to the establishment, and wrote poetical and prose puffs of the theatre. Smith, who died Nov. 26, 1877, aged seventy-three, immortalized himself by refusing to permit several members of his company to perform before Her Majesty at Windsor. The Lord Chief Baron made his last remove— namely, from the Coal Hole to the Cider Cellar, 20, Maiden Lane—on Jan. 16, 1858, and opened his court and his exhibition of poses plastiques on Jan. 22. Here, in March, taking advantage of a discussion in the newspapers on the social evil, he produced a case on that vexed question, and was rewarded with crowded audiences. The address of his leading counsel, Richard Hart, was printed, and many thousand copies of it were circulated. The chequered and extraordinary career of the Baron came to an end by his death from dropsy and heart disease, at the house of his daughter, Miss Eliza Nicholson, proprietress of the Gordon Tavern, 3, Piazza, Covent Garden, on May 18, 1861, aged only fifty-two; and he was buried in Brompton Cemetery on May 22. He left two daughters, who had for some time helped him in his hotel business. The elder was afterwards the manager of E. T. Smith's Cremorne Restaurant, at the corner of Wardour Street, Leicester Square. Nicholson was the author of 1. Cockney Adventures. 1838. 2. Nieholson's Noctes; or, Nights and Sights in London. 1842. No. XI., Saturday, May 14, 1842, is the last number that I have seen of this periodical. 3. Dombey and Daughter: a Moral Picture. 1858. 4. The Lord Chief Baron Nicholson: an Autobiography. 1860. The Judge and Jury did not die with its founder, for Mr. H. G. Brooks, who had for some time acted as deputy baron, succeeded to the ermine, and continued to hold the court at the Cider Cellar till 1864. It was afterwards removed to a house on the eastern side of Leicester Square, which is now known as M. Phillippe's Cavour Hostel and Restaurant. It was advertised at night by men having on their heads square boxes with canvas sides and lights in the interior, thus enabling the lettering on the canvas to be seen in the dark. About 1878 the Judge and Jury Society came to an end, and it does not seem probable that such an exhibition will again be permitted. Views of the interior of the court will be found in “The Bachelor's Guide to Life in London,’ p. 8, and in the Illustrated Sporting News, May 21, 1864, pp. 129 and 133. George C. BoASE. 36, James Street, Buckingham Gate, S.W.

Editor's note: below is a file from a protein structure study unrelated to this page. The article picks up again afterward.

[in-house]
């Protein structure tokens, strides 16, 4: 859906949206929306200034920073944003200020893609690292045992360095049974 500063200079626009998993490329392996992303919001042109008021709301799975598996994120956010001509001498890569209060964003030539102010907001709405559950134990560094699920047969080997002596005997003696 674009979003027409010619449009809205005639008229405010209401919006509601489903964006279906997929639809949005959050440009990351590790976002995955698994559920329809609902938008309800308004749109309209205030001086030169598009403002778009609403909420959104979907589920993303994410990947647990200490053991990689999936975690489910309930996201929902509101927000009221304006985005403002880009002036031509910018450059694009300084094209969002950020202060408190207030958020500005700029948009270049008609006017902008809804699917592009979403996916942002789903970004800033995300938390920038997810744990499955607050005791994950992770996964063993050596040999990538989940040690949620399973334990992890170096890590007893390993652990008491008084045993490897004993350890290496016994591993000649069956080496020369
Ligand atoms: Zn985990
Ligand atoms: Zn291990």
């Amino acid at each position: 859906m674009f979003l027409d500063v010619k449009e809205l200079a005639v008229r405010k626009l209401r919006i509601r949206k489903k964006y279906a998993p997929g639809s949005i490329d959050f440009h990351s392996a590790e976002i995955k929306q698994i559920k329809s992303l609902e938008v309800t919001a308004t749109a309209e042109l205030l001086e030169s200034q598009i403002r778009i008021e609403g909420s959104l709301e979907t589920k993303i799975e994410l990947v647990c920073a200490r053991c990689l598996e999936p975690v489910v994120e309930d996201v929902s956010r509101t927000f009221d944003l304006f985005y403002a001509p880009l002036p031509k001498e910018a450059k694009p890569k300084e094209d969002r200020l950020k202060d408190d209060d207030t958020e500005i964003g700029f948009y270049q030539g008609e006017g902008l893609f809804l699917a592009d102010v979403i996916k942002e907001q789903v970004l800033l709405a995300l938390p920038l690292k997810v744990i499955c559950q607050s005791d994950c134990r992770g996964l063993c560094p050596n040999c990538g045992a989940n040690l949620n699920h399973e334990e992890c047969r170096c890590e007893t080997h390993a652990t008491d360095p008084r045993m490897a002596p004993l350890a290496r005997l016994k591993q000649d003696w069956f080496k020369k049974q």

SHAkspeaRE IN Oxford.—The biographers of Sir William Davenant give no reason, nor even suggestion, why Shakespeare, in his journey from

London to Stratford and back, chose the “ Crown Buckstone succeeded bim, and conducted the house Ind," at Oxford, for his resting-place. I think I with great spirit. His staple trade was the legitihave found out the reason. The Avenants, or mate drama, and the plays of Sbakspere, SberiDavenants, were an old and numerous family in dan, Talfourd, and others were the standing disb. Warwickshire, and the lipes quoted in the Dic- Lord Lytton's 'Money' was first produced here, tionary of National Biograpby' from Gondibert with Macready, Wrench, David Rees, B. Webster, have reference to Avedants deriving their name J. Webster, H. Howe, Miss Fauoit, Mrs. Fitzfrom the Avon, or Aven, as the river was always william, and Miss P. Horton filling the principal formerly called. As the name Davenant does characters.